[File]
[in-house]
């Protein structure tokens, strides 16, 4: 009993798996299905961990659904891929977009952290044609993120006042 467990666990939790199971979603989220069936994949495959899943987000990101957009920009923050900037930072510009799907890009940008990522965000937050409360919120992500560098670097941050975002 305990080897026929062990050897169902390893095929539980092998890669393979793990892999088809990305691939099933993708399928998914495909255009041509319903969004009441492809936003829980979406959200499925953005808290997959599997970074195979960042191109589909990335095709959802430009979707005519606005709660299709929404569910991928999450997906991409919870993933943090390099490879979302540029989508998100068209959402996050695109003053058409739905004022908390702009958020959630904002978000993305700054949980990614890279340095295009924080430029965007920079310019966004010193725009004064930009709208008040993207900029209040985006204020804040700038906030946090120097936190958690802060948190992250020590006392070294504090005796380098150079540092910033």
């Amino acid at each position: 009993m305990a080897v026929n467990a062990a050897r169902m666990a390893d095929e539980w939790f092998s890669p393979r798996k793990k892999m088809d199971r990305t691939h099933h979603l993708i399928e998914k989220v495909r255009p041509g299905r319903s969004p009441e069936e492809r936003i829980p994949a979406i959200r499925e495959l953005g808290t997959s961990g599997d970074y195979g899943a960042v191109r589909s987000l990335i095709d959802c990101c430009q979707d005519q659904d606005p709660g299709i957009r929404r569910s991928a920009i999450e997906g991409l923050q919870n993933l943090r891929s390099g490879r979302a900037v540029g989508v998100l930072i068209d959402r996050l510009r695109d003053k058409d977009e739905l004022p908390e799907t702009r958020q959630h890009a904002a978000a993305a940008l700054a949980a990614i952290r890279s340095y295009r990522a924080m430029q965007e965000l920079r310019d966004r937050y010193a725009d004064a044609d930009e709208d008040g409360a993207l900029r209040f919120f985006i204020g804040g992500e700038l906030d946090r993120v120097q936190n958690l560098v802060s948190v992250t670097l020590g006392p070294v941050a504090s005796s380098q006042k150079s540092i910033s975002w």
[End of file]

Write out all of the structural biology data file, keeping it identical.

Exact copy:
[in-house]
């Protein structure tokens, strides 16, 4: 009993798996299905961990659904891929977009952290044609993120006042 467990666990939790199971979603989220069936994949495959899943987000990101957009920009923050900037930072510009799907890009940008990522965000937050409360919120992500560098670097941050975002 305990080897026929062990050897169902390893095929539980092998890669393979793990892999088809990305691939099933993708399928998914495909255009041509319903969004009441492809936003829980979406959200499925953005808290997959599997970074195979960042191109589909990335095709959802430009979707005519606005709660299709929404569910991928999450997906991409919870993933943090390099490879979302540029989508998100068209959402996050695109003053058409739905004022908390702009958020959630904002978000993305700054949980990614890279340095295009924080430029965007920079310019966004010193725009004064930009709208008040993207900029209040985006204020804040700038906030946090120097936190958690802060948190992250020590006392070294504090005796380098150079540092910033």
């Amino acid at each position: 009993m305990a080897v026929n467990a062990a050897r169902m666990a390893d095929e539980w939790f092998s890669p393979r798996k793990k892999m088809d199971r990305t691939h099933h979603l993708i399928e998914k989220v495909r255009p041509g299905r319903s969004p009441e069936e492809r936003i829980p994949a979406i959200r499925e495959l953005g808290t997959s961990g599997d970074y195979g899943a960042v191109r589909s987000l990335i095709d959802c990101c430009q979707d005519q659904d606005p709660g299709i957009r929404r569910s991928a920009i999450e997906g991409l923050q919870n993933l943090r891929s390099g490879r979302a900037v540029g989508v998100l930072i068209d959402r996050l510009r695109d003053k058409d977009e739905l004022p908390e799907t702009r958020q959630h890009a904002a978000a993305a940008l700054a949980a990614i952290r890279s340095y295009r990522a924080m430029q965007e965000l920079r310019d966004r937050y010193a725009d004064a044609d930009e709208d008040g409360a993207l900029r209040f919120f985006i204020g804040g992500e700038l906030d946090r993120v120097q936190n958690l560098v802060s948190v992250t670097l020590g006392p070294v941050a504090s005796s380098q006042k150079s540092i910033s975002w």